HTC Vive

Astroderps – Review for HTC Vive Version

In Astroderps, you are tasked with guiding your derpy little space denizens from a starting point to an exit. Very much like the deceptively spartan design of reverse tower-defense “Cubemen,” wherein you are not tasked with preventing the bad guys from marching to your defended zones, but instead, clearing a path for them, Astroderps will have you deftly manipulating physics-based obstacle courses to clear a safe path for your crew.

Anyone who has used VR understands quite quickly that a sense of scale distinguishes it from other media. Astroderps takes advantage of this by emphasizing the Lilliputian nature of the levels, making you feel like an over-sized 6 year old playing with Star WarsTM action figures.

Besides this charming effect, the game doesn’t truly make use of the opportunities in room-scale; you generally stand in position and look down at a 45 degree angle. You can, technically, walk around to get a better view, buy nothing you could’t manage from a seated position.

A brief tutorial demonstrates that you can use the trackpad menu to reset your ‘derps or speed them through the level. Pulling triggers allows you to move and manipulate the objects on the board. It’s plain and simple and without much fanfare. There is no story or context to speak of, unlike tower defense titles like Defense Grid.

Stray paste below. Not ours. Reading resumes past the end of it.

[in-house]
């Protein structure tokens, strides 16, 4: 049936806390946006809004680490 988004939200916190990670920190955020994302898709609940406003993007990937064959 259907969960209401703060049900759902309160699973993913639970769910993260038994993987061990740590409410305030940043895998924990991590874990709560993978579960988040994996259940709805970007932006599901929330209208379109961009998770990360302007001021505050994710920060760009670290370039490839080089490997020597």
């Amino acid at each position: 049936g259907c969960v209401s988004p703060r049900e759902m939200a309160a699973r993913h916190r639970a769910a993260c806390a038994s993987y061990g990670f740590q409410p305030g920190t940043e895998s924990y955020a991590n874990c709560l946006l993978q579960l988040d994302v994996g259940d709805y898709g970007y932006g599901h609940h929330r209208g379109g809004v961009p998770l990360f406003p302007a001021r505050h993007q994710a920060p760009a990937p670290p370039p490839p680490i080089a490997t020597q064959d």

Astroderps also features a scoreboard so you can check your time scores against others.

With clever multi-layered puzzles, an adorable aesthetic and solid implementation, with smooth progression though its increasingly challenging puzzles and makes a great introduction to room-scale VR. It is a short game though, and at the time of this review, the asking price of US$17 feels a bit steep.

Title: Astroderps
Release Date: June 17th, 2016
Developer: Chronos VR
Genre: Puzzle, Strategy

By RoomScalist

The RoomScalist is a VR enthusiast and programming hobbyist who is always on the lookout for titles to inspire and bend the rules. His favorite movies are Blade Runner, Dark City and Donnie Darko. He also thinks William Gibson, JG Ballard, Mervyn Peake and Neal Stephenson write good books.

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